*So I’ve been writing A LOT over the last couple of days. My next book, Dung Beetle Soap Opera hit the 90,000 word mark, which feels pretty darn great. I felt compelled to write the following chapter after waking up yesterday morning and looking in the mirror and realizing just how terrible my skin looked. But then I got thinking and it only looks so awful because for almost a week I’ve only been drinking coffee and wine. Where was the water? Absent. That’s how important water is. Especially for your skin. So here’s the chapter y’all…
*Any bit of terrible formatting is WordPress’s fault. Not mine. And feel free to submit any feedback – better now than in a 1* Amazon review…
Great Words in the English Language: Desiccation
Do yourself a favour right now and before you read any further, grab the first squeaky clean cup or glass you see and head to your nearest tap and fill that glass to the brim with water. Take a good sip and place it down in front of you where you can see it; where you can ‘ponder’ it. That’s right. We’re going to ponder water.
When was the last time you did that? Truly ponder water, I mean.
Over the years, you’ve probably been exposed to some crazy facts about your glass of water. Stuff about how some of those molecules have passed through the body of a triceratops. That’s all true. They have. Note the term ‘passed through.’ That means it’s dinosaur pee. Sort of. Also, your single glass of water contains many septillions (it’s a real word) of water molecules. What’s a septillion? It’s this much… 1,000,000,000,000,000,000,000,000. So it just got much easier to believe that at least one (or a billion) of them passed through a single megalodon two million years ago.
We end up drinking velociraptor urine on a daily basis because water stays with us in a never ending cycle. From the ancient and seriously unpalatable ground water I lived on and choked down in the Kalahari, to the gorgeous fresh spring water you might stumble across on a wilderness hike in Kruger, it’s all been somewhere else and inside something else at some point. Through such processes with lovely names as percolation, transpiration, evaporation, condensation and precipitation, water constantly moves across the earth from one place to another; from one state of being to another. It’s a beautiful thing.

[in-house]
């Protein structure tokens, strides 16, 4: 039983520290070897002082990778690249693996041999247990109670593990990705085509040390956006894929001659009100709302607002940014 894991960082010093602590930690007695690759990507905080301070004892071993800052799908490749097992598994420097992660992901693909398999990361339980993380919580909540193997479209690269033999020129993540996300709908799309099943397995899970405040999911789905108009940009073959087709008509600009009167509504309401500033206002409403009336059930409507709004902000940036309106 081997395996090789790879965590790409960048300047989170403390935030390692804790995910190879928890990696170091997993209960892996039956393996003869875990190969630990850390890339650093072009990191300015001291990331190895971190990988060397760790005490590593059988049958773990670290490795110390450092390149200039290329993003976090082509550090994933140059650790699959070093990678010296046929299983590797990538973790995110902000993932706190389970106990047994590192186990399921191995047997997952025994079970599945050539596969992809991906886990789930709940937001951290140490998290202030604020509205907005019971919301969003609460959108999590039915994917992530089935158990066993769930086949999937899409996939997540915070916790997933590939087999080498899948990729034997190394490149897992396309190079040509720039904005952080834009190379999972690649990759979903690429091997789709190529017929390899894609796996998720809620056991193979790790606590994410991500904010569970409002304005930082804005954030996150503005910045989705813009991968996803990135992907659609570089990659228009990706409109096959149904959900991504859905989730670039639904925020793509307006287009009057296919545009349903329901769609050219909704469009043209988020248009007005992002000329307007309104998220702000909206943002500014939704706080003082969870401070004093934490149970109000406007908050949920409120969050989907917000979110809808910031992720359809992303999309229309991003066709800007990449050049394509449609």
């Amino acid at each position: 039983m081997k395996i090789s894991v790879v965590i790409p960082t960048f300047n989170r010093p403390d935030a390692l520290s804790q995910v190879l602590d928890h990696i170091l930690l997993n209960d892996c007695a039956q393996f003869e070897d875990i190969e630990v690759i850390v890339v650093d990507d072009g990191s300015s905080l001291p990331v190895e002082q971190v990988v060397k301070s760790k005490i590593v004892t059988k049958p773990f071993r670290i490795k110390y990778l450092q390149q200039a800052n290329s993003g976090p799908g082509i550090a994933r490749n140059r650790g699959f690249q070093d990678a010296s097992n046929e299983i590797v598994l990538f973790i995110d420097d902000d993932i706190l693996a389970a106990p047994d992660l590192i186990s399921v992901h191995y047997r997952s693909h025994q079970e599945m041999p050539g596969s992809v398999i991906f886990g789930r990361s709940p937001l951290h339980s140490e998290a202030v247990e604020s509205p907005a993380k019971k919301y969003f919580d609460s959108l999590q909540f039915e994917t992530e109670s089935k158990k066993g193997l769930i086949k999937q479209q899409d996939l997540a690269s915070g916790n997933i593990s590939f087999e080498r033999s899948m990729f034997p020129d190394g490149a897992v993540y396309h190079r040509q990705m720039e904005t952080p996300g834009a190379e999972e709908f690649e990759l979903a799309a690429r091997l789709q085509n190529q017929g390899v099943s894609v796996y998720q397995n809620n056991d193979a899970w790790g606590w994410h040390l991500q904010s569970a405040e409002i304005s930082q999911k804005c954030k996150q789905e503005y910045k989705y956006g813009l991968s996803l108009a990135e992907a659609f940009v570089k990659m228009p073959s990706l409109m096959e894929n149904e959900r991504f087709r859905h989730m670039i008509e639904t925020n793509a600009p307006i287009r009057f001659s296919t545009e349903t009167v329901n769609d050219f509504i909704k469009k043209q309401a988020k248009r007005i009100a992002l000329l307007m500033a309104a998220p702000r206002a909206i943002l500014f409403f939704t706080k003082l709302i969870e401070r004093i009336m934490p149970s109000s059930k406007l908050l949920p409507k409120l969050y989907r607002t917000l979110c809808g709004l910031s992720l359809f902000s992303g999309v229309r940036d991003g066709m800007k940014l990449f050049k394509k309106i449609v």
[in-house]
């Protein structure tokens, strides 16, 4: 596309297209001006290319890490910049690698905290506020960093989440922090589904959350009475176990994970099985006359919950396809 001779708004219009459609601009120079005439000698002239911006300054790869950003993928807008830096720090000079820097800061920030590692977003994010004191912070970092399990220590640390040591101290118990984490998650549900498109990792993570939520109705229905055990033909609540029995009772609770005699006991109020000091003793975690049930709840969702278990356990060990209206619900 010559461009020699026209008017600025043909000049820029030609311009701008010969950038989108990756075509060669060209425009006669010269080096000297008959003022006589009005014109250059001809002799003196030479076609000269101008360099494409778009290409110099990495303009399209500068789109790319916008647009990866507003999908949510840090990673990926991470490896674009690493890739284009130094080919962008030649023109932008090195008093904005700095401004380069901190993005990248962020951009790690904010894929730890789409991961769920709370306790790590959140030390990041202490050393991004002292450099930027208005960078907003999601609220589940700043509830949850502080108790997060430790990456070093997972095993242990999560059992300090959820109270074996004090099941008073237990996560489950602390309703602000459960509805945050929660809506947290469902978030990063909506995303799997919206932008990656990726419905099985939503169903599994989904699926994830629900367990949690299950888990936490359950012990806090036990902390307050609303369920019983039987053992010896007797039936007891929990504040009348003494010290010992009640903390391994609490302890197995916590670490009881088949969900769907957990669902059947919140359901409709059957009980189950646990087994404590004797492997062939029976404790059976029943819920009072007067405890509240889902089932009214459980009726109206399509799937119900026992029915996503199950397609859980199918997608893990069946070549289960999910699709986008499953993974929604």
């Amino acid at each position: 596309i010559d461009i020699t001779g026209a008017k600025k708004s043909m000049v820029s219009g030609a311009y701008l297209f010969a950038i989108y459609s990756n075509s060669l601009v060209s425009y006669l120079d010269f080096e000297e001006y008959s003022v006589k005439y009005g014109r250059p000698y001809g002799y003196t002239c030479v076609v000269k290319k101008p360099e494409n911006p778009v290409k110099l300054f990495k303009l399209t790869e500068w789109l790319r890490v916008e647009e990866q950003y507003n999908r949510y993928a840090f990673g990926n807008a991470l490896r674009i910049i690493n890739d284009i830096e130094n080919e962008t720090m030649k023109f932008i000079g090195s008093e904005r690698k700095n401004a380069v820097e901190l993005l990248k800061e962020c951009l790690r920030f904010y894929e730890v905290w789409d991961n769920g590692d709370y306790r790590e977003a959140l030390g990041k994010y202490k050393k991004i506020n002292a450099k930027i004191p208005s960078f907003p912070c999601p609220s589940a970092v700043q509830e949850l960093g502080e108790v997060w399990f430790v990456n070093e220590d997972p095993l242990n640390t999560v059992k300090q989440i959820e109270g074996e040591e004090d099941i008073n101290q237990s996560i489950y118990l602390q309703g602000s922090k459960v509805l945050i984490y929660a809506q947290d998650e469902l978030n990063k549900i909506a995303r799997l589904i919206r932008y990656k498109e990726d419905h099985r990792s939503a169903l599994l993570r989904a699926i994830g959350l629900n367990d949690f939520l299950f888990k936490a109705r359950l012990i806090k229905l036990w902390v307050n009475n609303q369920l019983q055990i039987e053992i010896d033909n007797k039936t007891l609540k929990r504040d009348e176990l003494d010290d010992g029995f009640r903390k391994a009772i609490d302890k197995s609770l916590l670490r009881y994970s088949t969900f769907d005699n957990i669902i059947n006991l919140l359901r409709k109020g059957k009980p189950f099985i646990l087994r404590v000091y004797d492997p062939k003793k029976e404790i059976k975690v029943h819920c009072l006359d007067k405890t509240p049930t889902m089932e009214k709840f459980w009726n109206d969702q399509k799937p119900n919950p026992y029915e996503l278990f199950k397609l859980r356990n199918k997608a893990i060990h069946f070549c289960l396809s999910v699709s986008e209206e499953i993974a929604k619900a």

But its versatility isn’t what I love most about water. What I love most about it, is that it probably wasn’t always here. Did you think it was? Did you think that early earth, in all it’s general instability and lack of viable atmosphere could have held in any water? It couldn’t. And it’s not like we can just grow some new water whenever we need it. It had to come from somewhere. It’s fair to say that we don’t know for absolute certain where our water came from, but the current theories suggest it might have showed up via some pretty intense clashes with comets and asteroids, most of which are quite frozen as they zip about our solar system. Isn’t it cool to think that earth’s most generous giver of life might not be earthly at all? Look at that glass of water in front of you. It could be extraterrestrial. And even if it turns out one day that it isn’t, it’s still billions of years old. Love.
Water. It’s such a crucial element of the safari experience. And, you know, everything else. But let’s talk about how our safaris revolve around water. To begin with, we like to drive to waterholes, hoping to find animals drinking, even if it’s the middle of summer and the bush is full of water and animals are a lot less likely to be at waterholes. Yet we’re always drawn to them anyway. Because they’re magical. A safari without a nice sundowner at a waterhole just doesn’t feel like a safari at all.
As guides, we’re taught first aid with a special emphasis on treating dehydrated tourists who have underestimated the importance of water intake. It’s a pretty easy fix. Just give them water. It just isn’t right when it’s the guide who’s suffering from dehydration, but it does happen. Especially to me. Almost everything living on our planet has evolved its own way of holding on to its sweet, sweet water. I’m not so good at it, apparently. I get dehydrated. A lot.
So let’s talk desiccation. Desiccation. It’s one of the best words in the English language. It means, ‘to remove the moisture from something.’ And unless you’re a professional mummifier, I’d hope that you don’t like to see things get desiccated. It isn’t very nice.
So how does nature take a stand against the everpresent forces of desiccation?
The answer here is going to be hugely simplified. We think there are close to ten million eukaryotic life forms on earth, and as I’ve already mentioned, every one of them has their own way of dealing with the problem. Each and every anti-desiccation method is as unique and special as the species it belongs to.